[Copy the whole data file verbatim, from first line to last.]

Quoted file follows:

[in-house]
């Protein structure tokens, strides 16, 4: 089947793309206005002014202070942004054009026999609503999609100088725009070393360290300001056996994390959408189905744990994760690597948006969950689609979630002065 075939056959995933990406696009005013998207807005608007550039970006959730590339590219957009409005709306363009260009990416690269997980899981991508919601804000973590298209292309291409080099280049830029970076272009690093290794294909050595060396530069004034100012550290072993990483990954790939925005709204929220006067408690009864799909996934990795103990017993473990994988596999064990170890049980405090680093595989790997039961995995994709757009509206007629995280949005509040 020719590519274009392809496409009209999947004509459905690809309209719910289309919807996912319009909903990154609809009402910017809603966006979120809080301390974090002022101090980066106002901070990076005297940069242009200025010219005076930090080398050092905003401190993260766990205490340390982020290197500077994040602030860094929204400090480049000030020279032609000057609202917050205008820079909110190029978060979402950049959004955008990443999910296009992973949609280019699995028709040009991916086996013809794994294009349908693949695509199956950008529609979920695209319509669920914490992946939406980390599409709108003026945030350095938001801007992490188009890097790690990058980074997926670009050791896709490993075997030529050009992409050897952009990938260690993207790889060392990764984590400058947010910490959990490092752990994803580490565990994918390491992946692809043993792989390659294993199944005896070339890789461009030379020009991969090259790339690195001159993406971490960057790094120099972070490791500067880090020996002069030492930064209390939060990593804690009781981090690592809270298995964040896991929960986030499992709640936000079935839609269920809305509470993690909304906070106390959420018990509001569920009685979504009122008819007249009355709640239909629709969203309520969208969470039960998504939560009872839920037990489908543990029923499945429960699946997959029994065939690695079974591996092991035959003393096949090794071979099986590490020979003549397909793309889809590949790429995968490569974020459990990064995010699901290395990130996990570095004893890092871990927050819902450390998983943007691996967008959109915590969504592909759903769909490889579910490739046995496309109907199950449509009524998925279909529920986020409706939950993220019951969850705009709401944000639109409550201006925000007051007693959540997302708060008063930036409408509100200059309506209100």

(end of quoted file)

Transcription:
[in-house]
């Protein structure tokens, strides 16, 4: 089947793309206005002014202070942004054009026999609503999609100088725009070393360290300001056996994390959408189905744990994760690597948006969950689609979630002065 075939056959995933990406696009005013998207807005608007550039970006959730590339590219957009409005709306363009260009990416690269997980899981991508919601804000973590298209292309291409080099280049830029970076272009690093290794294909050595060396530069004034100012550290072993990483990954790939925005709204929220006067408690009864799909996934990795103990017993473990994988596999064990170890049980405090680093595989790997039961995995994709757009509206007629995280949005509040 020719590519274009392809496409009209999947004509459905690809309209719910289309919807996912319009909903990154609809009402910017809603966006979120809080301390974090002022101090980066106002901070990076005297940069242009200025010219005076930090080398050092905003401190993260766990205490340390982020290197500077994040602030860094929204400090480049000030020279032609000057609202917050205008820079909110190029978060979402950049959004955008990443999910296009992973949609280019699995028709040009991916086996013809794994294009349908693949695509199956950008529609979920695209319509669920914490992946939406980390599409709108003026945030350095938001801007992490188009890097790690990058980074997926670009050791896709490993075997030529050009992409050897952009990938260690993207790889060392990764984590400058947010910490959990490092752990994803580490565990994918390491992946692809043993792989390659294993199944005896070339890789461009030379020009991969090259790339690195001159993406971490960057790094120099972070490791500067880090020996002069030492930064209390939060990593804690009781981090690592809270298995964040896991929960986030499992709640936000079935839609269920809305509470993690909304906070106390959420018990509001569920009685979504009122008819007249009355709640239909629709969203309520969208969470039960998504939560009872839920037990489908543990029923499945429960699946997959029994065939690695079974591996092991035959003393096949090794071979099986590490020979003549397909793309889809590949790429995968490569974020459990990064995010699901290395990130996990570095004893890092871990927050819902450390998983943007691996967008959109915590969504592909759903769909490889579910490739046995496309109907199950449509009524998925279909529920986020409706939950993220019951969850705009709401944000639109409550201006925000007051007693959540997302708060008063930036409408509100200059309506209100």